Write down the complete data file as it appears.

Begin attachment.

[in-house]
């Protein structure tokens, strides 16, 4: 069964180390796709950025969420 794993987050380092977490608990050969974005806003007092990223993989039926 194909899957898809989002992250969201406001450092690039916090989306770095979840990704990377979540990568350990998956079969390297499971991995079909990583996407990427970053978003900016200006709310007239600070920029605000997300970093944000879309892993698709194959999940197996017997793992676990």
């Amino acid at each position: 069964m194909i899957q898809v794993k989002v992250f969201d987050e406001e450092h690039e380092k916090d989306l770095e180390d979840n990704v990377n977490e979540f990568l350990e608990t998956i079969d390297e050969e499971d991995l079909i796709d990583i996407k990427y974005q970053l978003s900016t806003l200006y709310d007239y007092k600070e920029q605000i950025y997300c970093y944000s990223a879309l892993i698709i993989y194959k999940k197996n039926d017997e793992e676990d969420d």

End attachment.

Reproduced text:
[in-house]
């Protein structure tokens, strides 16, 4: 069964180390796709950025969420 794993987050380092977490608990050969974005806003007092990223993989039926 194909899957898809989002992250969201406001450092690039916090989306770095979840990704990377979540990568350990998956079969390297499971991995079909990583996407990427970053978003900016200006709310007239600070920029605000997300970093944000879309892993698709194959999940197996017997793992676990």
């Amino acid at each position: 069964m194909i899957q898809v794993k989002v992250f969201d987050e406001e450092h690039e380092k916090d989306l770095e180390d979840n990704v990377n977490e979540f990568l350990e608990t998956i079969d390297e050969e499971d991995l079909i796709d990583i996407k990427y974005q970053l978003s900016t806003l200006y709310d007239y007092k600070e920029q605000i950025y997300c970093y944000s990223a879309l892993i698709i993989y194959k999940k197996n039926d017997e793992e676990d969420d």